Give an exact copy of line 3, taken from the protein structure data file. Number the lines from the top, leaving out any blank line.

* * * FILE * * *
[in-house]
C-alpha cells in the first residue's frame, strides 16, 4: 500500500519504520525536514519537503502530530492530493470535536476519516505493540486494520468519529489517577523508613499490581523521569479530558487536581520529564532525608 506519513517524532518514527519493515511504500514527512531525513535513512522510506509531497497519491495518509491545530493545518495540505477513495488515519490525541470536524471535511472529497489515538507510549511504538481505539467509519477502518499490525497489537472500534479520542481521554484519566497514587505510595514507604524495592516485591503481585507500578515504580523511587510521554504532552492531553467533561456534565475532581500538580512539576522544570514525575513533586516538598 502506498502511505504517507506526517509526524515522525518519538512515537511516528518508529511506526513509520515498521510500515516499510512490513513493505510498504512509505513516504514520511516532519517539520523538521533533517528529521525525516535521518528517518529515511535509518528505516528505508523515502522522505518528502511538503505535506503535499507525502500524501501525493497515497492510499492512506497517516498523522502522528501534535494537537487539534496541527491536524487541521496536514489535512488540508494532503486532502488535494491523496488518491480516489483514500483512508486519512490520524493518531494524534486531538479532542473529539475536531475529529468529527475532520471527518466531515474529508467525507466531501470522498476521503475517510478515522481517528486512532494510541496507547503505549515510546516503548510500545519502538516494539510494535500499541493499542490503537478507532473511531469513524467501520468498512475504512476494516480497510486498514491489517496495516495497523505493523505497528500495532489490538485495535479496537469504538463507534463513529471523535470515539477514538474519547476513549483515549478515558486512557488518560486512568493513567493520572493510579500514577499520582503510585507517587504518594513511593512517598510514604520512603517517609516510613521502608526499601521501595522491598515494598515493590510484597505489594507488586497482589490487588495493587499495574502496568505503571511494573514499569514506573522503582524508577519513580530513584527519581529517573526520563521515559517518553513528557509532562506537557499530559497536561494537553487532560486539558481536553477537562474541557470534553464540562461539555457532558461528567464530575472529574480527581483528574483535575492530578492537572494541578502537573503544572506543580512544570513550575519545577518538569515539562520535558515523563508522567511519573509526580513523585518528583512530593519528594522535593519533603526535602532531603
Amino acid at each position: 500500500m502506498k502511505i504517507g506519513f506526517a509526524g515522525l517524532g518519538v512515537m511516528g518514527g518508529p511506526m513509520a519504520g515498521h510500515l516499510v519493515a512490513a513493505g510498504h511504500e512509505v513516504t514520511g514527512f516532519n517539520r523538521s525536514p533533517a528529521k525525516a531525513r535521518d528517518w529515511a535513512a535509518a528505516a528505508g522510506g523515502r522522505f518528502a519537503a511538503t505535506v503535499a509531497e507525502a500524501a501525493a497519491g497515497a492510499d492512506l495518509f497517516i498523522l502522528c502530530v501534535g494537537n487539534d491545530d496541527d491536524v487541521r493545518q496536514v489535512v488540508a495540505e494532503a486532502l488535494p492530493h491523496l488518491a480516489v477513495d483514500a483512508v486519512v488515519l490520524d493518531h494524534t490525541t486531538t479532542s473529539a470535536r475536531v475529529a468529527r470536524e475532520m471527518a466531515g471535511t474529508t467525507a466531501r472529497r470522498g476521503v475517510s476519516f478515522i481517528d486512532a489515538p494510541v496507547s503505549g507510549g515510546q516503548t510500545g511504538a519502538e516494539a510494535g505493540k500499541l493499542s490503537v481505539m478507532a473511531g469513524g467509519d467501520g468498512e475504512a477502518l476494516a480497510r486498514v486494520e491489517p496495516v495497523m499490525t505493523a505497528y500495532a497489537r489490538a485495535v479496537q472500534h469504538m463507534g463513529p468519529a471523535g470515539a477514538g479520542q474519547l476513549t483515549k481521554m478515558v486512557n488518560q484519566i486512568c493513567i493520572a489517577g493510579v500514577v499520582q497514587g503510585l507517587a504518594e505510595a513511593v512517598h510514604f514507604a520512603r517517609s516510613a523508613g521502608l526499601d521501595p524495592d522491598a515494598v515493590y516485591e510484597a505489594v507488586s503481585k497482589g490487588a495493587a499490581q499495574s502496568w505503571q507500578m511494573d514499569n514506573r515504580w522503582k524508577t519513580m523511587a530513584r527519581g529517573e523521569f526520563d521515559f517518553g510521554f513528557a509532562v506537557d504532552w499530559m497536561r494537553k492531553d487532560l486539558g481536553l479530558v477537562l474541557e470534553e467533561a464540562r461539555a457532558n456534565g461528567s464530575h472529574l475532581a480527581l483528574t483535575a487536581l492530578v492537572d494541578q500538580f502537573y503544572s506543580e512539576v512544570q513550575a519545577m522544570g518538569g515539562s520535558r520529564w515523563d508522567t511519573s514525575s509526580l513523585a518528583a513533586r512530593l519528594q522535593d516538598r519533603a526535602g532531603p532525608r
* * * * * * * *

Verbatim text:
Amino acid at each position: 500500500m502506498k502511505i504517507g506519513f506526517a509526524g515522525l517524532g518519538v512515537m511516528g518514527g518508529p511506526m513509520a519504520g515498521h510500515l516499510v519493515a512490513a513493505g510498504h511504500e512509505v513516504t514520511g514527512f516532519n517539520r523538521s525536514p533533517a528529521k525525516a531525513r535521518d528517518w529515511a535513512a535509518a528505516a528505508g522510506g523515502r522522505f518528502a519537503a511538503t505535506v503535499a509531497e507525502a500524501a501525493a497519491g497515497a492510499d492512506l495518509f497517516i498523522l502522528c502530530v501534535g494537537n487539534d491545530d496541527d491536524v487541521r493545518q496536514v489535512v488540508a495540505e494532503a486532502l488535494p492530493h491523496l488518491a480516489v477513495d483514500a483512508v486519512v488515519l490520524d493518531h494524534t490525541t486531538t479532542s473529539a470535536r475536531v475529529a468529527r470536524e475532520m471527518a466531515g471535511t474529508t467525507a466531501r472529497r470522498g476521503v475517510s476519516f478515522i481517528d486512532a489515538p494510541v496507547s503505549g507510549g515510546q516503548t510500545g511504538a519502538e516494539a510494535g505493540k500499541l493499542s490503537v481505539m478507532a473511531g469513524g467509519d467501520g468498512e475504512a477502518l476494516a480497510r486498514v486494520e491489517p496495516v495497523m499490525t505493523a505497528y500495532a497489537r489490538a485495535v479496537q472500534h469504538m463507534g463513529p468519529a471523535g470515539a477514538g479520542q474519547l476513549t483515549k481521554m478515558v486512557n488518560q484519566i486512568c493513567i493520572a489517577g493510579v500514577v499520582q497514587g503510585l507517587a504518594e505510595a513511593v512517598h510514604f514507604a520512603r517517609s516510613a523508613g521502608l526499601d521501595p524495592d522491598a515494598v515493590y516485591e510484597a505489594v507488586s503481585k497482589g490487588a495493587a499490581q499495574s502496568w505503571q507500578m511494573d514499569n514506573r515504580w522503582k524508577t519513580m523511587a530513584r527519581g529517573e523521569f526520563d521515559f517518553g510521554f513528557a509532562v506537557d504532552w499530559m497536561r494537553k492531553d487532560l486539558g481536553l479530558v477537562l474541557e470534553e467533561a464540562r461539555a457532558n456534565g461528567s464530575h472529574l475532581a480527581l483528574t483535575a487536581l492530578v492537572d494541578q500538580f502537573y503544572s506543580e512539576v512544570q513550575a519545577m522544570g518538569g515539562s520535558r520529564w515523563d508522567t511519573s514525575s509526580l513523585a518528583a513533586r512530593l519528594q522535593d516538598r519533603a526535602g532531603p532525608r